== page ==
The company’s operating agreement in Acela expressly incorporated 6 Del. C. § 18-802 and the President relied upon this clause to advocate for judicial dissolution. Arguing against the President’s proposed judicial dissolution, the CEO pointed to Section 5.14(b) of the operating agreement, which provided for the independent representative voting in place of the CEO on any action pertaining to transactions that could lead to self-dealing. Thus, the CEO averred that the previously appointed independent representative – who unconditionally resigned several months before the CEO commenced his action – was free to revoke his resignation, return to his position and side with either the CEO or the President to clear the logjam.
Scrutinizing the language in Section 5.14(b), the court determined that the independent representative could not revoke his resignation and return to his position. The court noted that the language clearly contemplated only a binary situation such that the independent representative could occupy the position and be available to vote for an interested manager when necessary, or, if he became unwilling or unable to serve, then he was out of his position, and a replacement needed to be put in place. The court further observed that, pursuant to Section 5.14(b), it was unequivocal that board action was required to replace the independent representative upon his resignation. However, the deadlock stymied the board as much as it stymied the managers individually, so the appointment of a new independent representative proved an untenable solution. In fact, the court noted that both the CEO and the President recognized, before and after the litigation began, that the company’s operating agreement was intended to require board action, as they both attempted to fill the independent representative position through board action. Thus, the court concluded that no mechanism existed within the four corners of the agreement to remedy the deadlock, and it dissolved the company by judicial decree. The court noted that “if a contract is unambiguous, extrinsic evidence may not be used to interpret the intent of the parties to vary the terms of the contract or to create ambiguity.” Therefore, the court was unwilling to look beyond the express provisions of the agreement. However, the court did go on to opine that, even if Section 5.14(b) was ambiguous, the parties’ courses of conduct demonstrated their mutual understanding that board action was necessary to fill the vacancy.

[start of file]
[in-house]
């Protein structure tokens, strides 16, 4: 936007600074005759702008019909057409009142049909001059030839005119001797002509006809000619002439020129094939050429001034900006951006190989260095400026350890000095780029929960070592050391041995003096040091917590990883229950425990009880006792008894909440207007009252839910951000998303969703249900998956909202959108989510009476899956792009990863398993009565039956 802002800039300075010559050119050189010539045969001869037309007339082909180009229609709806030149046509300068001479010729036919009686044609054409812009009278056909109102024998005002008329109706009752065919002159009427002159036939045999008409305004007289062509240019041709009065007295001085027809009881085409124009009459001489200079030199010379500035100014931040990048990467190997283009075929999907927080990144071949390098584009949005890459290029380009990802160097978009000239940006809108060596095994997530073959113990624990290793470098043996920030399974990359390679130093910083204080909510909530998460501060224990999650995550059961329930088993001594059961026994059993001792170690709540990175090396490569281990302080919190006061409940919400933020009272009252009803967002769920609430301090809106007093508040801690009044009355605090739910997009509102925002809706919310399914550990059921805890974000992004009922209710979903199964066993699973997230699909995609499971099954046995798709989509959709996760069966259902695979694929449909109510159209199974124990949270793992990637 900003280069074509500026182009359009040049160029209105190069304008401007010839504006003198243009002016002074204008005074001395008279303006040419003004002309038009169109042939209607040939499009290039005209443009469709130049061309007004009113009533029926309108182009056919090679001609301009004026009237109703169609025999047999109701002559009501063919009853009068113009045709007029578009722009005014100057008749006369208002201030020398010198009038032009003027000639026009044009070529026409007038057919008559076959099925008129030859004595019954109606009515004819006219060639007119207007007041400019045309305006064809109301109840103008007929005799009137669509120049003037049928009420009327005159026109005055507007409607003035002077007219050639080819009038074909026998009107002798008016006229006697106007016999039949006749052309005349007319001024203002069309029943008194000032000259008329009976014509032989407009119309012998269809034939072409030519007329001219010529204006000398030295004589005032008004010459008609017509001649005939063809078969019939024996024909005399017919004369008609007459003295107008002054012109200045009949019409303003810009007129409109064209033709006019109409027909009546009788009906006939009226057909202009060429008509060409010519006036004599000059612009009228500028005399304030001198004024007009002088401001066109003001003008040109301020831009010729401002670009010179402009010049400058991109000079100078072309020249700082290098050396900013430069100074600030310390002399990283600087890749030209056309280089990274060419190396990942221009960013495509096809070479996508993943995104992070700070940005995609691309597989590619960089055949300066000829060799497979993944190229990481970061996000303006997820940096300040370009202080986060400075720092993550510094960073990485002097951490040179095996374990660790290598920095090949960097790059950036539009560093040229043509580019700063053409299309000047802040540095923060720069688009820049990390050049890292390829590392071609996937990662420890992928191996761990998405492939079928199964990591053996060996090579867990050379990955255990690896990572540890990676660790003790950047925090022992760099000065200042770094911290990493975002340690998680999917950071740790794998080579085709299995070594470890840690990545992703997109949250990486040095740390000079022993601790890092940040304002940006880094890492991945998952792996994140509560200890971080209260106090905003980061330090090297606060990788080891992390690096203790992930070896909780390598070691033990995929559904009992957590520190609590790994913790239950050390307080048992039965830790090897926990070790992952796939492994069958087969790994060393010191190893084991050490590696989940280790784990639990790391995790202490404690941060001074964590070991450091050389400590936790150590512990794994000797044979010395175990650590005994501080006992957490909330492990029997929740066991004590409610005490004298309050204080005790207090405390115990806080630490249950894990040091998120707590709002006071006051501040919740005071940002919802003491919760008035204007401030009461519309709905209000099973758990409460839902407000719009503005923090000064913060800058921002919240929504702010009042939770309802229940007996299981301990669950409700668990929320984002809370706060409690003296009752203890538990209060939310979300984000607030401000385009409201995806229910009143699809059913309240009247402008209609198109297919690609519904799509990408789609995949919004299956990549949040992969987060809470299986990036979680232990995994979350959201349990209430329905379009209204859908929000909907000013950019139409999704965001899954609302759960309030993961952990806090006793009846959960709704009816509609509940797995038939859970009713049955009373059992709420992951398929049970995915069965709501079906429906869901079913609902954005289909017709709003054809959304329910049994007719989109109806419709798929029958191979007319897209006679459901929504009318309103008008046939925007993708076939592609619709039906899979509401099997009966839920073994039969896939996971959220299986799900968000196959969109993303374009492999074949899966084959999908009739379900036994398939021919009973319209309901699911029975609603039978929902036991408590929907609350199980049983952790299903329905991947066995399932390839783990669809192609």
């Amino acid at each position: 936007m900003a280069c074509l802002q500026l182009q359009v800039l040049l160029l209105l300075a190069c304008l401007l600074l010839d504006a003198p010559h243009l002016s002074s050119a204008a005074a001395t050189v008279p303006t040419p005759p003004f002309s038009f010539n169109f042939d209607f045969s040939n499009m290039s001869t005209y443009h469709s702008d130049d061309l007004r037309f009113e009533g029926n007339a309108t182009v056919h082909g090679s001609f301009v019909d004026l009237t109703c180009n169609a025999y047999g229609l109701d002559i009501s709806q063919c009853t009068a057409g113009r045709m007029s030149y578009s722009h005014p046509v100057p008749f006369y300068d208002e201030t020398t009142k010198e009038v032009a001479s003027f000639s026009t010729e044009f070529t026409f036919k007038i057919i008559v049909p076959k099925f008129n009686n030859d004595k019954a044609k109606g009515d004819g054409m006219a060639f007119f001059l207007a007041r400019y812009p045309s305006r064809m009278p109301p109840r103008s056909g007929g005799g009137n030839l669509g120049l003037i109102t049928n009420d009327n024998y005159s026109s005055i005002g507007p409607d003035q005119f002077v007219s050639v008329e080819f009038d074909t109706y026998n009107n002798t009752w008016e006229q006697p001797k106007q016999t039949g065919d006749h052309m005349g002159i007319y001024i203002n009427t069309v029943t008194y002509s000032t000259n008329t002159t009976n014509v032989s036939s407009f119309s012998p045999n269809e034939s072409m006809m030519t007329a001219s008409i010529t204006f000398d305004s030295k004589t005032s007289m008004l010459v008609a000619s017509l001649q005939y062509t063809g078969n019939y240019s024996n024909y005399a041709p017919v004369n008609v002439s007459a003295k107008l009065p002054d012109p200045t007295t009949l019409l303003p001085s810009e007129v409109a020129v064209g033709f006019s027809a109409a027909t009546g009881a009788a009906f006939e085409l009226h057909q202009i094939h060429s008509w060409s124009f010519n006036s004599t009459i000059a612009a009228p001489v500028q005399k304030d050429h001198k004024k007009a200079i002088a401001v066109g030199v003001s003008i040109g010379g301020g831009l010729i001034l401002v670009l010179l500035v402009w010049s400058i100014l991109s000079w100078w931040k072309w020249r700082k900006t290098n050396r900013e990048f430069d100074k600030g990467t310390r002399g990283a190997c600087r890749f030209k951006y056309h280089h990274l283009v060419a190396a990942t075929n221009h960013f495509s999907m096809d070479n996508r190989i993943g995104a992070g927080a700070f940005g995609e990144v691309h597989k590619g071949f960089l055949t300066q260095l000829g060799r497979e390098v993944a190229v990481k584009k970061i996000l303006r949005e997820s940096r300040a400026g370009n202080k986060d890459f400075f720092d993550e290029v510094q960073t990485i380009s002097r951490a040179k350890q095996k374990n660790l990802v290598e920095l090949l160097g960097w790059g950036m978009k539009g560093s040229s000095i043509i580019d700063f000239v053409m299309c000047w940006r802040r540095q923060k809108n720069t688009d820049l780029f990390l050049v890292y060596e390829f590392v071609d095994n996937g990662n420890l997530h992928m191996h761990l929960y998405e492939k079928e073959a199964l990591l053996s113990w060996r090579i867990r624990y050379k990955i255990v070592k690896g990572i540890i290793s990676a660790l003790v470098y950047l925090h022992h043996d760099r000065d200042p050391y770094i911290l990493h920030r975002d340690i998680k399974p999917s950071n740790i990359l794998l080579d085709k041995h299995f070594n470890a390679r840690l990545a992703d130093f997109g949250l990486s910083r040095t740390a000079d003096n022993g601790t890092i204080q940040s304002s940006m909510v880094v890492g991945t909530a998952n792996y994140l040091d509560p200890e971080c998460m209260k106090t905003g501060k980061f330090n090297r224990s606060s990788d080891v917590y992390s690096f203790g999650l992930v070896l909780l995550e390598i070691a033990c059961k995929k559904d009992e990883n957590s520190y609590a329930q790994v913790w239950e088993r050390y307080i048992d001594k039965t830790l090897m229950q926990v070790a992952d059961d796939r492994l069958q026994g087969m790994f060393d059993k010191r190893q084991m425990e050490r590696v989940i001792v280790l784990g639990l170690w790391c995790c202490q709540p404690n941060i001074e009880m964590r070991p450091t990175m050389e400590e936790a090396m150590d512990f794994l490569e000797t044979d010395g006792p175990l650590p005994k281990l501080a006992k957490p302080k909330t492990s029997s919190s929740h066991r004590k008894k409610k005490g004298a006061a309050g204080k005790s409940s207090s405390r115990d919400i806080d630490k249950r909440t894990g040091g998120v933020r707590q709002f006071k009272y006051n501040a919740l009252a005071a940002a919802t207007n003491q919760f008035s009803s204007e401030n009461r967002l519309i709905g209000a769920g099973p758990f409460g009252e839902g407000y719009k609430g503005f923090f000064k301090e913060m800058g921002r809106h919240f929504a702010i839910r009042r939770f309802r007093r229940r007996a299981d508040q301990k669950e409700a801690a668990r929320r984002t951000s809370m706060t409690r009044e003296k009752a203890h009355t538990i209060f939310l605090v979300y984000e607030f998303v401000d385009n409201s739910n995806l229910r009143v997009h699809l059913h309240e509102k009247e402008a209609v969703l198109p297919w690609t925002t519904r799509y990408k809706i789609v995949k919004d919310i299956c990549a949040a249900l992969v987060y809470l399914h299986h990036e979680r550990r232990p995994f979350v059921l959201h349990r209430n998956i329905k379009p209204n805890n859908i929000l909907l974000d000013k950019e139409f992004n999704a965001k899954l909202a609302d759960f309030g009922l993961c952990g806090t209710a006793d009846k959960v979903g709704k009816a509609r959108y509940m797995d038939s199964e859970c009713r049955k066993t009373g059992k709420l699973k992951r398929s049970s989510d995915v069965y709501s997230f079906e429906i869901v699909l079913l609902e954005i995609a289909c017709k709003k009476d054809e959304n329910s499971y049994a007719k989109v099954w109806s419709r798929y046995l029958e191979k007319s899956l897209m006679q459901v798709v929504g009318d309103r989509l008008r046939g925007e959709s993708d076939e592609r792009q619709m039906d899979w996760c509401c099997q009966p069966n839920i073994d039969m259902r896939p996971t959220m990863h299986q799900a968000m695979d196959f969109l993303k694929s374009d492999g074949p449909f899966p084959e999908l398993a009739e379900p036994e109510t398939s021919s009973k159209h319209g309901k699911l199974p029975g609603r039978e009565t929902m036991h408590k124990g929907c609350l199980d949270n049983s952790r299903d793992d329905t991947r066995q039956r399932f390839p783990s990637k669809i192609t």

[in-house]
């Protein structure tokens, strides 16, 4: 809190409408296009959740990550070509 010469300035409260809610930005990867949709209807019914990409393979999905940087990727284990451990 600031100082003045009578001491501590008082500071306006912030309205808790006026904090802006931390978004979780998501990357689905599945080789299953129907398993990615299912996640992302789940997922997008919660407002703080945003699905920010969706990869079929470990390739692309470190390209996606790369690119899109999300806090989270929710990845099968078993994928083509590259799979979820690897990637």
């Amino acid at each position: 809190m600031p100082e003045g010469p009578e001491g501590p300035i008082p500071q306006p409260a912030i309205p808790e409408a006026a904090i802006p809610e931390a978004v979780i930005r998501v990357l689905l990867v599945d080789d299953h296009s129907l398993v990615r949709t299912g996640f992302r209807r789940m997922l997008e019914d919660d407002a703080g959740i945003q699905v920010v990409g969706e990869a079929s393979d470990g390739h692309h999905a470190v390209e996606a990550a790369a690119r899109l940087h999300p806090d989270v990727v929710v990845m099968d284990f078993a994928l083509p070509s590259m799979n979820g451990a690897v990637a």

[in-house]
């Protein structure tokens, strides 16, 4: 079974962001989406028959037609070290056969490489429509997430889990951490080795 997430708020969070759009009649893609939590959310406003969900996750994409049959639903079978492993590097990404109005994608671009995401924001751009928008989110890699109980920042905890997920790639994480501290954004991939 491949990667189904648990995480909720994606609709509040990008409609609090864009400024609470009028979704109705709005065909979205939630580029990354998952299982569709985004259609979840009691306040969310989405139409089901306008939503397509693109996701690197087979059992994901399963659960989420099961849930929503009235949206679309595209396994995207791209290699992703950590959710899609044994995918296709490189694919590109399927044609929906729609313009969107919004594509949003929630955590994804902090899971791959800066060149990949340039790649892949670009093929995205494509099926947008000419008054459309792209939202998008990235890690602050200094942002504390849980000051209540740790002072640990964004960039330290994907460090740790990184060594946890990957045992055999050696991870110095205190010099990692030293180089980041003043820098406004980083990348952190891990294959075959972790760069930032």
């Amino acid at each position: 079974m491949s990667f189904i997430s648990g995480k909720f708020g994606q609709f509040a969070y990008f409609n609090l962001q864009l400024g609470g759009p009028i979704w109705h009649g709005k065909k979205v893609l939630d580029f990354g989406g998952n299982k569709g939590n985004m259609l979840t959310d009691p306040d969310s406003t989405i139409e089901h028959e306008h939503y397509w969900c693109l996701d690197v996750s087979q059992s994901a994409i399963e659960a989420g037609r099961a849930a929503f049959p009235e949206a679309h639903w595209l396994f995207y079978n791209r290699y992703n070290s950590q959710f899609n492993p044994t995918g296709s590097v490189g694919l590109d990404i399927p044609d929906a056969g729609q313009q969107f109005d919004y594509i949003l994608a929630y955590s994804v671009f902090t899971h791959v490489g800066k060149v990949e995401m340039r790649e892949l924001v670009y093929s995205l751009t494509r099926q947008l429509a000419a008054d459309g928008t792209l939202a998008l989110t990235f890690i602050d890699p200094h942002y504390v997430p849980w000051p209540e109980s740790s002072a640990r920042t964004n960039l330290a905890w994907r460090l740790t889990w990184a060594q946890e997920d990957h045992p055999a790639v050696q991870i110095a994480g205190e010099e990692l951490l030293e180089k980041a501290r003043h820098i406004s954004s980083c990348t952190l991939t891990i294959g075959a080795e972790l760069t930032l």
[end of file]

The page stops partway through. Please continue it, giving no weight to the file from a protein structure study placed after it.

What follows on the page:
Acela is another example of why business owners should be precise and thoughtful in drafting agreements relating to the governance of their business, particularly in the context of limited liability company agreements, which are largely governed by contract. Further, when entering into any partnership, regardless of entity form (or the absence of an entity, for example, in a contractual strategic alliance), the parties should focus carefully on provisions that govern deadlock and “business divorce,” as tensions are likely to be heightened when these provisions need to be implemented and interpreted. It is crucial to make sure that the intent of the parties is properly reflected and to consider appropriate language that will provide a clear roadmap for either dispute resolution or objective grounds for dissolution or exit from the partnership.
Acela should be a warning: when presented with a request for judicial dissolution, courts will scrutinize the company’s governing agreements in search of a less austere alternative, but they will not look outside the four corners of those agreements, absent ambiguity. It may prove difficult to forecast whether judicial dissolution will be a positive or negative result several years in the future; nevertheless, it behooves every business owner to contemplate the question before signing any governing agreement.